Relevance of Comp Titles in a Query
Your comp titles should be relevant to your current pitch. It’s okay to compare your middle grade historical to a young adult dystopian comp only if you give a specific rationale. As long as you’re thoughtful about it and guide the literary agent or publisher on why you made the choices you did, and the choices make sense, you can do whatever you want here.
Similarity to Your Book
This is a fine line. You run the risk of calling too much attention to the fact that your idea already exists. And then you are going to be persuasive enough to justify how yours is different or better. It’s a better idea to pick books that are similar but not eerily so.
Picking Comp Titles from the Agent or Publisher’s List
Some smart writers customize their comp titles in a query to reflect books represented by the literary agent they’re querying, or the publisher they’re submitting to. This can be an effective strategy. Keep in mind, however, that agents and publishers won’t want to cannibalize their own lists. So if the book you’re pitching is too close to one the agent represents or the publisher has published, this might actually be a liability for you. Their loyalty will always be to the author and project that already exists in their portfolio.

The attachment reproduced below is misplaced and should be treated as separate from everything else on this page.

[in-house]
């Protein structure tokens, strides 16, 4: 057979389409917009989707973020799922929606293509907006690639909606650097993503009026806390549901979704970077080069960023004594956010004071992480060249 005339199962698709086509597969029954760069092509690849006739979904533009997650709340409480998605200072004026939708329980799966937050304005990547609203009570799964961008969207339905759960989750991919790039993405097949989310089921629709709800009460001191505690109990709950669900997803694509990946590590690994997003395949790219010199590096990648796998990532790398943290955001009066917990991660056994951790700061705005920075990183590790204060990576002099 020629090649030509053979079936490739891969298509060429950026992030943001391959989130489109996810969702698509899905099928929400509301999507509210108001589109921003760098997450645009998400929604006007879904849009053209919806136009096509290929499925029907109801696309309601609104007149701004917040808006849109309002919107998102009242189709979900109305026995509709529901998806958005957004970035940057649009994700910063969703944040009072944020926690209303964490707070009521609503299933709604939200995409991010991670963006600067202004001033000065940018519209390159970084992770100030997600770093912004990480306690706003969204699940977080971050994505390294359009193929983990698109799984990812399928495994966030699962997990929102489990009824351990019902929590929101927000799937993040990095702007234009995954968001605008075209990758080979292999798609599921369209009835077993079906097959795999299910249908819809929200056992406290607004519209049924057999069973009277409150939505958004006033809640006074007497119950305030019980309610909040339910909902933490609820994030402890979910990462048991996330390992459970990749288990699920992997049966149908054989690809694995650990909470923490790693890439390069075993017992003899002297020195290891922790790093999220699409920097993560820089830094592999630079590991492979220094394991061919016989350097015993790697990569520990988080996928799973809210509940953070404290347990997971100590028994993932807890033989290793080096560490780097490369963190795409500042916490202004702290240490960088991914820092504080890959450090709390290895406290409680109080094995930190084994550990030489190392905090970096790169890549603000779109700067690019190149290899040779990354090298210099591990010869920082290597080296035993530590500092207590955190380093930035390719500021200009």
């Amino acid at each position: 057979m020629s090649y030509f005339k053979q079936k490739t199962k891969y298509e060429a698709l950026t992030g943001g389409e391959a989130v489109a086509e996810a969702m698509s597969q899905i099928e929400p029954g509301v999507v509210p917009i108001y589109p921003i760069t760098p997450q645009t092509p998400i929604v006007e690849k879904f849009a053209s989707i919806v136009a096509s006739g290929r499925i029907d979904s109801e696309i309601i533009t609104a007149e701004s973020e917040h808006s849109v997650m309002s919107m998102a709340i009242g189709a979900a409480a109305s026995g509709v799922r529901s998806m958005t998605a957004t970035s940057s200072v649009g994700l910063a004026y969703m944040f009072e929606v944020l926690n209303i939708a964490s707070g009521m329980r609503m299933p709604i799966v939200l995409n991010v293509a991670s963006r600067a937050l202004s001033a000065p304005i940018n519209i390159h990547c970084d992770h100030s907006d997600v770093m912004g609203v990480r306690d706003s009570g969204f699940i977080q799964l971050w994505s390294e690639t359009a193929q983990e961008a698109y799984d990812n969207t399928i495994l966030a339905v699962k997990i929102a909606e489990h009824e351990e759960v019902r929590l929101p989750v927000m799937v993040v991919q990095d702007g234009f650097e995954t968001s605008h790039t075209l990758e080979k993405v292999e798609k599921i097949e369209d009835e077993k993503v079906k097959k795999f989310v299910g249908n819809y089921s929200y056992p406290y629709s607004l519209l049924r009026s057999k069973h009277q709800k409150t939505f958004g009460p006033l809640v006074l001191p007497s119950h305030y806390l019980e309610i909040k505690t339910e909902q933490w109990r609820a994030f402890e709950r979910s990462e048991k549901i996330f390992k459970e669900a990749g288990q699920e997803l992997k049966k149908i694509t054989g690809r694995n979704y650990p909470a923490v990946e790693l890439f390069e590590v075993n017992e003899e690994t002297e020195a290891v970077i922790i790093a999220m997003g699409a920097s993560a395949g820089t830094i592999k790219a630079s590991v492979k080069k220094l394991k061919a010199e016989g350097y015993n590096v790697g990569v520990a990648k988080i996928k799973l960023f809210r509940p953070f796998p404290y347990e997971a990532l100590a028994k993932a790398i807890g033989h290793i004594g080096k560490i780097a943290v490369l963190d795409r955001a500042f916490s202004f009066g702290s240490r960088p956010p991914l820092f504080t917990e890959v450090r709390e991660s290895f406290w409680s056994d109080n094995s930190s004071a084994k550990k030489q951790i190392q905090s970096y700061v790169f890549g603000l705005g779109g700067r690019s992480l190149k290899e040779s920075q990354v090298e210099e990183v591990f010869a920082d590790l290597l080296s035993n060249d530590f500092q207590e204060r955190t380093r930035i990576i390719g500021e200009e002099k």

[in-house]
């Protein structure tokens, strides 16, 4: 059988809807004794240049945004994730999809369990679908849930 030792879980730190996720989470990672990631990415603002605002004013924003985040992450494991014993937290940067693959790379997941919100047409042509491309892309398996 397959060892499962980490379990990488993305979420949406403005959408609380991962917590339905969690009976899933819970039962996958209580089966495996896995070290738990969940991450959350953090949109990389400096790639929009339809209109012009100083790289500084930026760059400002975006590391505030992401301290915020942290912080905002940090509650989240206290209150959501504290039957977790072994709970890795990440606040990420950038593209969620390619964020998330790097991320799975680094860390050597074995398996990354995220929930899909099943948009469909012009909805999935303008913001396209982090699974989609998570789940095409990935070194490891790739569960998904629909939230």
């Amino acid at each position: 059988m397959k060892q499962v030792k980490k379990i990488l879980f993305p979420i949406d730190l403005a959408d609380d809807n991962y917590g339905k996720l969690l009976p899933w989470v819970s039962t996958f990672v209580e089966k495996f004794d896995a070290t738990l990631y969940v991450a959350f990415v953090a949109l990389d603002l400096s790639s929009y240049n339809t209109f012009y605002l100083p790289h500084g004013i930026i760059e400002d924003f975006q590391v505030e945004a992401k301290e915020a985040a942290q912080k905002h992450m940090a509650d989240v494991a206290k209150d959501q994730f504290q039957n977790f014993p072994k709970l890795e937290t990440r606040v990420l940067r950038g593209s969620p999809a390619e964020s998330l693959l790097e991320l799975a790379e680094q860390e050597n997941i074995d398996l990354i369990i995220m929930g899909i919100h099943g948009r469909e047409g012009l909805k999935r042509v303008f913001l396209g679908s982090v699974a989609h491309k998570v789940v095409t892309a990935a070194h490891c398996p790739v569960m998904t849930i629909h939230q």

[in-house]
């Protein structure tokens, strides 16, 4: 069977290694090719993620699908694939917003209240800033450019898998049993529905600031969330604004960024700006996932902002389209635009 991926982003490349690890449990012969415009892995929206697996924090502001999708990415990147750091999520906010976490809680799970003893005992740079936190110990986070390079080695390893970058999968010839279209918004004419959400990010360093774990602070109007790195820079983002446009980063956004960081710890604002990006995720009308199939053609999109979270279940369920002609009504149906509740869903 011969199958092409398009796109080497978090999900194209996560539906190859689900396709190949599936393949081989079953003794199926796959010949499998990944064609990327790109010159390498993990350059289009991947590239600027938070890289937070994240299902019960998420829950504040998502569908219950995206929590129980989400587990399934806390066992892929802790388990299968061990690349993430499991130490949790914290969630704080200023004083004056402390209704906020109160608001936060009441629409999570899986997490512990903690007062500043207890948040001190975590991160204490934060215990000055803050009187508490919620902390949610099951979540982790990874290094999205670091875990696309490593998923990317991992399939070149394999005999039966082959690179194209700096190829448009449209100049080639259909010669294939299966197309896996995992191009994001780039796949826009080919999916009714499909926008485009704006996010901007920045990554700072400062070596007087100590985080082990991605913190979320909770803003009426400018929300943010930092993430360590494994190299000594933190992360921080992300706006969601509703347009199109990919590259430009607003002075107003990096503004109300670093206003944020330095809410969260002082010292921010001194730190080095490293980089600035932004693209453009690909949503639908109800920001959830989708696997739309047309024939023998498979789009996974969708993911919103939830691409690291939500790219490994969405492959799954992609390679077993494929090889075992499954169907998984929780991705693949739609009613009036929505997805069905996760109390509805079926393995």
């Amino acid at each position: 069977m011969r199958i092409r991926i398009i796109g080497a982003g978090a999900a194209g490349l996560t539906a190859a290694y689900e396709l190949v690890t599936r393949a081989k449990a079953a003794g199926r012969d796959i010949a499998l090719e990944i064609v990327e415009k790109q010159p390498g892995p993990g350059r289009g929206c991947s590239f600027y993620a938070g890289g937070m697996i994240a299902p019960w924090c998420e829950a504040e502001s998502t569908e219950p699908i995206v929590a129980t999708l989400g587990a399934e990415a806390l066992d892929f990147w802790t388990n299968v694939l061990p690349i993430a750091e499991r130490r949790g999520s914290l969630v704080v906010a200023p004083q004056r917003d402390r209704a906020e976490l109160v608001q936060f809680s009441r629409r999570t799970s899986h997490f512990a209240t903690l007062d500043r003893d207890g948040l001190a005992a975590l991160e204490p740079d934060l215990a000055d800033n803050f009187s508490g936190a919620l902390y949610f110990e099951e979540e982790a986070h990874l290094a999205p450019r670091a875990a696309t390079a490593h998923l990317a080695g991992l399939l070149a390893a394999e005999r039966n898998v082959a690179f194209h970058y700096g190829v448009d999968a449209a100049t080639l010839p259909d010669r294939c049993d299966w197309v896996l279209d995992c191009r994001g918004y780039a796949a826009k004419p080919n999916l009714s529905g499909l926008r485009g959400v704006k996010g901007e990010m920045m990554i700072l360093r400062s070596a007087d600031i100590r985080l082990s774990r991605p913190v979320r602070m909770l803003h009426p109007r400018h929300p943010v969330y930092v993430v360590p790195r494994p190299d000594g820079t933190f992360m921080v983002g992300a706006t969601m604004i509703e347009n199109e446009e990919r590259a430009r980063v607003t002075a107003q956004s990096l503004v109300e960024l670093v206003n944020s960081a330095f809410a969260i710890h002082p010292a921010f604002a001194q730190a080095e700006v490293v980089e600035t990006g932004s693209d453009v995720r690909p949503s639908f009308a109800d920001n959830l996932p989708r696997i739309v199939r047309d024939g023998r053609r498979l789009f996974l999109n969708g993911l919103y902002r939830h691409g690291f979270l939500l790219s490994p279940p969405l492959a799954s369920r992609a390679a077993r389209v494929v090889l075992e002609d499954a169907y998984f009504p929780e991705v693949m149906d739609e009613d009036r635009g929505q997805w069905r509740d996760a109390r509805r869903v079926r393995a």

Number of Comp Titles
The ideal number of comp titles in a query is two to three. The rule of thumb is: two strong comps are better than four lukewarm comps and way better than six comps that just all happen to be in the same category. The more specific the better, so you don’t want to dilute your pitch by citing too many other books.
How to Find Book Comps
This is an easy answer: Read!
Reading not only exposes you to your market, but helps develop great writing voice, which every writer should care about. Read in your category. Read outside your category. I will never, ever, ever understand writers who refuse read because it pollutes their process. Spinning in your own echo chamber is fine, but it also tends to produce (ironically) derivative fiction because the writer doesn’t know enough about what’s out there to realize that they’re repeating common tropes, using cliché language, or not exposing themselves adequately to what’s possible.
Reading is a delightful way to get to know the publishing landscape, discover new voices, add fresh ideas to your own writing toolbox and, yes, discover book comps that you can use in your pitch.